Safety Net-Policy Advocacy Challenges

Safety Net-Policy Advocacy Challenges

Safety net hospitals are medical hospitals that are legally mandated to provide “significant care” for persons regardless of insurance status or ability to pay. Such facilities have been present in the United States since the 19th century, usually in the form of private philanthropic and/or religious endeavors. Throughout the 20th century, however, these institutions began transitioning to for-profit organizations accepting patients from all socioeconomic statuses. By the 1980s and 1990s, safety net hospitals and disproportionate share hospital programs began filling this vacuum.  Despite the existence of safety net hospitals and disproportionate share hospital programs, many in the United States continue to face financial catastrophe and bankruptcy when experiencing life-threatening conditions and circumstances.

Furthermore,  the hospitals often live in a perpetual state of financial threat of closure. Finally, patient feedback and patient outcomes regarding safety net hospitals are often poor.  Prompts for Reflection and Response. What sort of national health policy (or policies) protect persons from bankruptcy and financial ruin when facing medical catastrophe? What types of changes would you suggest be made to current health care-related policy in the United States? Where would you start and what changes to the current policies on health care would you target first?   In your opinion (based on social work knowledge and/or experience) what are the three most important areas of concern when advocating for changes in health care policies? Briefly explain why for each.  Additional Resources for Consideration and Deliberation.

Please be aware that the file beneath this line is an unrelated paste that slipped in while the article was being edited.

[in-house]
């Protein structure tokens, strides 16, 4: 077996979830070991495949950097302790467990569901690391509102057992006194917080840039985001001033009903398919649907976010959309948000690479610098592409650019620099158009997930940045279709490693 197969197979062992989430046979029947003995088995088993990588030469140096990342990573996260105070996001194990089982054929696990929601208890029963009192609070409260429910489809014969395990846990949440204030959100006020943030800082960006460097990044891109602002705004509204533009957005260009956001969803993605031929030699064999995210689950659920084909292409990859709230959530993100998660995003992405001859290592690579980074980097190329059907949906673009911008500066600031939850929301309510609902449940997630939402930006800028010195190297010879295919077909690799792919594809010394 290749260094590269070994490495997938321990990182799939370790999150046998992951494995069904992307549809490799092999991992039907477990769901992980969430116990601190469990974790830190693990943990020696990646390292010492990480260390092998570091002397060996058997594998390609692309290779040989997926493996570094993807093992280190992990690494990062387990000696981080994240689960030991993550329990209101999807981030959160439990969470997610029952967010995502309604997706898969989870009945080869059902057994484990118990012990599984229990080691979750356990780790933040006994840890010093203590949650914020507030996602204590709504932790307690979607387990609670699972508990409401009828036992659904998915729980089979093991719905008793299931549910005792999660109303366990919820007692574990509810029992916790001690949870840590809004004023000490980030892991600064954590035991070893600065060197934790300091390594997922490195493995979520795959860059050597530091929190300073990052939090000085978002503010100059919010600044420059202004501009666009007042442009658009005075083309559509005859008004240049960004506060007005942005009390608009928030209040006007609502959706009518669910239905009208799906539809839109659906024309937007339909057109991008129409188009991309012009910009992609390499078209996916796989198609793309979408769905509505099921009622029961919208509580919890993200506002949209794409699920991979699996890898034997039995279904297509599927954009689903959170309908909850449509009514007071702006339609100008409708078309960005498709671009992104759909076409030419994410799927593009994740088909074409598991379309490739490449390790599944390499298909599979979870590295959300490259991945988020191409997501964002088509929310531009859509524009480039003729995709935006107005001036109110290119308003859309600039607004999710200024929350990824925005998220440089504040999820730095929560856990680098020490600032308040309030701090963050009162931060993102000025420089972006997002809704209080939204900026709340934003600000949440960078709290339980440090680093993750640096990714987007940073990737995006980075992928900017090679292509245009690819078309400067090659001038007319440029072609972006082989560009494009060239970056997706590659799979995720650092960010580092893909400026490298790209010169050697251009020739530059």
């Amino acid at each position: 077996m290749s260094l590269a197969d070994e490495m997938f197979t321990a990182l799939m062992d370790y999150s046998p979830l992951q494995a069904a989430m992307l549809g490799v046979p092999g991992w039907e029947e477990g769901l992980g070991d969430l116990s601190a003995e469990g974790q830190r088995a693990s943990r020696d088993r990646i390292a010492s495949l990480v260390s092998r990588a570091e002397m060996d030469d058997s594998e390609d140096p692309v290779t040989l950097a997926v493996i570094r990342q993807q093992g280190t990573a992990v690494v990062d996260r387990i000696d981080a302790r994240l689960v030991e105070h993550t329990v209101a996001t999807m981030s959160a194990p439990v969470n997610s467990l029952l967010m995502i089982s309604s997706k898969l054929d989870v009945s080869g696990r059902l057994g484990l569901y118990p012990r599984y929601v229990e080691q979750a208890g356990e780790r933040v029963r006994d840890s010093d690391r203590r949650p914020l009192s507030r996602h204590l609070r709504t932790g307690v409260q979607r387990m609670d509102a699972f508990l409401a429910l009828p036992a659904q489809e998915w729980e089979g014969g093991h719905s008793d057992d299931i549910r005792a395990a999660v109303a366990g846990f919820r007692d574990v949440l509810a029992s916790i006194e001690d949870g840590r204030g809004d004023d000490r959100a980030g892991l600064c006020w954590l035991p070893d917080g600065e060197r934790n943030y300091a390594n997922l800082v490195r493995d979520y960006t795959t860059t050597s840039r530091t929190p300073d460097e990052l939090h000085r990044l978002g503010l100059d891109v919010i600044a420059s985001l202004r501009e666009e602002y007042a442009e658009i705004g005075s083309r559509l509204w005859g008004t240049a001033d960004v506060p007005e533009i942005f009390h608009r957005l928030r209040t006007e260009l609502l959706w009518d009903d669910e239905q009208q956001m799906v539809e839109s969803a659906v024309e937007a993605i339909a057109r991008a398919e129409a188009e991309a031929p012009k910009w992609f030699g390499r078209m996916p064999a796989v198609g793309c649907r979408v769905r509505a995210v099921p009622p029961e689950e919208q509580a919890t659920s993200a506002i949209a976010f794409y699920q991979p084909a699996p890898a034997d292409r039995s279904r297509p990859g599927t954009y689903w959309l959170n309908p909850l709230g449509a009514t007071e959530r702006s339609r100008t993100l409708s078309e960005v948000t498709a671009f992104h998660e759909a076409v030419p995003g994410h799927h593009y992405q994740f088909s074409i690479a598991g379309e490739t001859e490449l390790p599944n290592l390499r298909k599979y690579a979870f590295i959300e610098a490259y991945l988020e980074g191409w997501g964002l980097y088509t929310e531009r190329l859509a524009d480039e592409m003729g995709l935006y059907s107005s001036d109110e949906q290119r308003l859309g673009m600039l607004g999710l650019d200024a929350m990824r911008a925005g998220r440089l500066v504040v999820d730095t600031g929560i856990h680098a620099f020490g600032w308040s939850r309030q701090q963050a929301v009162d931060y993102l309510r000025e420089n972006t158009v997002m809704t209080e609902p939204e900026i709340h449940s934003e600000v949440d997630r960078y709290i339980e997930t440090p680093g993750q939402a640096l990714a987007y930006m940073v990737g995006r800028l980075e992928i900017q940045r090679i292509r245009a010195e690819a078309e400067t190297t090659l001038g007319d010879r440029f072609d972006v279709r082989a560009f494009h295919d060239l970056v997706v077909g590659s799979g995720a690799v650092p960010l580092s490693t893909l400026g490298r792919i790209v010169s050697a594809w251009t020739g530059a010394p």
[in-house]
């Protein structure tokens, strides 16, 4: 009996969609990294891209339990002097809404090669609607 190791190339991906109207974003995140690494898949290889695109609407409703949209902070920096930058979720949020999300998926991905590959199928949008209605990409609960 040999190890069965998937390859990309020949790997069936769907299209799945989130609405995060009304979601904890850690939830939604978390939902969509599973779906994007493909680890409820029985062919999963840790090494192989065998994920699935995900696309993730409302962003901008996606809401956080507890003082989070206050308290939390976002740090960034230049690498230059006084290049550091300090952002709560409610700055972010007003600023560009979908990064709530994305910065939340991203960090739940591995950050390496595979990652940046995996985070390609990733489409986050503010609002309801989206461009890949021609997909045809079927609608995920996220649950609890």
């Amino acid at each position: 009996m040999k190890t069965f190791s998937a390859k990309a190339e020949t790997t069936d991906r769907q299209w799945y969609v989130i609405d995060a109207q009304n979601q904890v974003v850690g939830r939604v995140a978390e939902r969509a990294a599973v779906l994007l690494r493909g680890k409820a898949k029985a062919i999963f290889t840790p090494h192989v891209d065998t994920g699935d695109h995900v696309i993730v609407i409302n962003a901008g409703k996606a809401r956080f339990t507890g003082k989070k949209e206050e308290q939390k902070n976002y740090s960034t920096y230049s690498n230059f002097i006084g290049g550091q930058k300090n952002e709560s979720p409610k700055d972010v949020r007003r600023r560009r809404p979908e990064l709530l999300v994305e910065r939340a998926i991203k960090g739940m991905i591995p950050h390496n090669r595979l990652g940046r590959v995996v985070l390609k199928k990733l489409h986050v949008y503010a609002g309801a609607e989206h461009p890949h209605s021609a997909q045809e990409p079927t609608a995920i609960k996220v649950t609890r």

In Summary

  The Financial Impact of the American Health Care Act’s Medicaid Provisions on Safety Net Hospitals. The negative policy ramifications of the American Health Care Act’s reduction . In Medicaid  they talk about reimbursements  in terms of impact on safety net hospitals. Report by the Commonwealth Fund, whose mission is “to promote a high-performing health care system that achieves better access. Improved quality, and greater efficiency, particularly for society’s most vulnerable. Including low-income people, the uninsured, and people of color.”  Failure to Rescue in Safety-Net Hospitals: Availability of Hospital Resources and Differences in Performance

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